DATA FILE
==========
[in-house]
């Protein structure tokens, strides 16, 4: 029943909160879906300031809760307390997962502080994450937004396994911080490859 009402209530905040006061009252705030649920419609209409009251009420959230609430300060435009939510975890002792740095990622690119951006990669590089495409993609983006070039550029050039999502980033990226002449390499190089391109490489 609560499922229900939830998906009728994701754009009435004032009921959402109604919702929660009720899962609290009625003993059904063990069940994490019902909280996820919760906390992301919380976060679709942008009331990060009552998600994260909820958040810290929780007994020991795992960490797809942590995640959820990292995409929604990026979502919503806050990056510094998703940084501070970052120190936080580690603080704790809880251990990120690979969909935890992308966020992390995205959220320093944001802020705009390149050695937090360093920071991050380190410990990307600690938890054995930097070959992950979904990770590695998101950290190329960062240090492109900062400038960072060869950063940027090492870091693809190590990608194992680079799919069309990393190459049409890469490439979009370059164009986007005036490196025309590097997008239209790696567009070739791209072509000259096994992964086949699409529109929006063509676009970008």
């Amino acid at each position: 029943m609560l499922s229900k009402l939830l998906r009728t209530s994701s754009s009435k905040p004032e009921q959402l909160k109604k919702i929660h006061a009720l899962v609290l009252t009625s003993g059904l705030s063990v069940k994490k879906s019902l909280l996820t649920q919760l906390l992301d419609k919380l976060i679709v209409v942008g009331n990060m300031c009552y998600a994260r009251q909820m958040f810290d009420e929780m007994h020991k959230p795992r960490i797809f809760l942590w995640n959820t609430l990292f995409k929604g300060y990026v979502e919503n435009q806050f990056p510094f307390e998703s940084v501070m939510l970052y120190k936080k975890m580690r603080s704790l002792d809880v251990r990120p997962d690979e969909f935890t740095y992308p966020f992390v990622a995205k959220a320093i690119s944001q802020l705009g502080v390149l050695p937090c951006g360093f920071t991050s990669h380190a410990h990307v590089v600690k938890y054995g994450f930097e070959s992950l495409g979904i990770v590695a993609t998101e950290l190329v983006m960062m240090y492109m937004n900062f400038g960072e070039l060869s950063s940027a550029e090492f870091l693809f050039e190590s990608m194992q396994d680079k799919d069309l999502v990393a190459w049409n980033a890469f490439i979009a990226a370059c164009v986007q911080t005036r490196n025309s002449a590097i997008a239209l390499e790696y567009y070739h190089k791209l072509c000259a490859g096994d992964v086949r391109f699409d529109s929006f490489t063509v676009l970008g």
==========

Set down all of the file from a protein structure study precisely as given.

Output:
[in-house]
């Protein structure tokens, strides 16, 4: 029943909160879906300031809760307390997962502080994450937004396994911080490859 009402209530905040006061009252705030649920419609209409009251009420959230609430300060435009939510975890002792740095990622690119951006990669590089495409993609983006070039550029050039999502980033990226002449390499190089391109490489 609560499922229900939830998906009728994701754009009435004032009921959402109604919702929660009720899962609290009625003993059904063990069940994490019902909280996820919760906390992301919380976060679709942008009331990060009552998600994260909820958040810290929780007994020991795992960490797809942590995640959820990292995409929604990026979502919503806050990056510094998703940084501070970052120190936080580690603080704790809880251990990120690979969909935890992308966020992390995205959220320093944001802020705009390149050695937090360093920071991050380190410990990307600690938890054995930097070959992950979904990770590695998101950290190329960062240090492109900062400038960072060869950063940027090492870091693809190590990608194992680079799919069309990393190459049409890469490439979009370059164009986007005036490196025309590097997008239209790696567009070739791209072509000259096994992964086949699409529109929006063509676009970008």
């Amino acid at each position: 029943m609560l499922s229900k009402l939830l998906r009728t209530s994701s754009s009435k905040p004032e009921q959402l909160k109604k919702i929660h006061a009720l899962v609290l009252t009625s003993g059904l705030s063990v069940k994490k879906s019902l909280l996820t649920q919760l906390l992301d419609k919380l976060i679709v209409v942008g009331n990060m300031c009552y998600a994260r009251q909820m958040f810290d009420e929780m007994h020991k959230p795992r960490i797809f809760l942590w995640n959820t609430l990292f995409k929604g300060y990026v979502e919503n435009q806050f990056p510094f307390e998703s940084v501070m939510l970052y120190k936080k975890m580690r603080s704790l002792d809880v251990r990120p997962d690979e969909f935890t740095y992308p966020f992390v990622a995205k959220a320093i690119s944001q802020l705009g502080v390149l050695p937090c951006g360093f920071t991050s990669h380190a410990h990307v590089v600690k938890y054995g994450f930097e070959s992950l495409g979904i990770v590695a993609t998101e950290l190329v983006m960062m240090y492109m937004n900062f400038g960072e070039l060869s950063s940027a550029e090492f870091l693809f050039e190590s990608m194992q396994d680079k799919d069309l999502v990393a190459w049409n980033a890469f490439i979009a990226a370059c164009v986007q911080t005036r490196n025309s002449a590097i997008a239209l390499e790696y567009y070739h190089k791209l072509c000259a490859g096994d992964v086949r391109f699409d529109s929006f490489t063509v676009l970008g």